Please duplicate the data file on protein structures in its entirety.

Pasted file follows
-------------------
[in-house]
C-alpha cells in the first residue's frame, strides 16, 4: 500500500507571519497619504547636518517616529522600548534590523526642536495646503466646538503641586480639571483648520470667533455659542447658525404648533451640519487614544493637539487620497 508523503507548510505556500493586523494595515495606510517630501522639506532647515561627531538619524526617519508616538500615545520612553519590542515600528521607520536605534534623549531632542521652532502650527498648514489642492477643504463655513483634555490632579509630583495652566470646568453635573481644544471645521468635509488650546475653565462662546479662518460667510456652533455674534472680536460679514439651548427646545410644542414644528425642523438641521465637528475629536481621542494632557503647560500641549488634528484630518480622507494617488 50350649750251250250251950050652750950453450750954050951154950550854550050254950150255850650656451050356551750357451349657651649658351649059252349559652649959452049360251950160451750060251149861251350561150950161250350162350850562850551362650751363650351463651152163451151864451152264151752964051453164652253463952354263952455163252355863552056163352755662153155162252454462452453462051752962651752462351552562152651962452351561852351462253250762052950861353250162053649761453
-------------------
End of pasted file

[in-house]
C-alpha cells in the first residue's frame, strides 16, 4: 500500500507571519497619504547636518517616529522600548534590523526642536495646503466646538503641586480639571483648520470667533455659542447658525404648533451640519487614544493637539487620497 508523503507548510505556500493586523494595515495606510517630501522639506532647515561627531538619524526617519508616538500615545520612553519590542515600528521607520536605534534623549531632542521652532502650527498648514489642492477643504463655513483634555490632579509630583495652566470646568453635573481644544471645521468635509488650546475653565462662546479662518460667510456652533455674534472680536460679514439651548427646545410644542414644528425642523438641521465637528475629536481621542494632557503647560500641549488634528484630518480622507494617488 50350649750251250250251950050652750950453450750954050951154950550854550050254950150255850650656451050356551750357451349657651649658351649059252349559652649959452049360251950160451750060251149861251350561150950161250350162350850562850551362650751363650351463651152163451151864451152264151752964051453164652253463952354263952455163252355863552056163352755662153155162252454462452453462051752962651752462351552562152651962452351561852351462253250762052950861353250162053649761453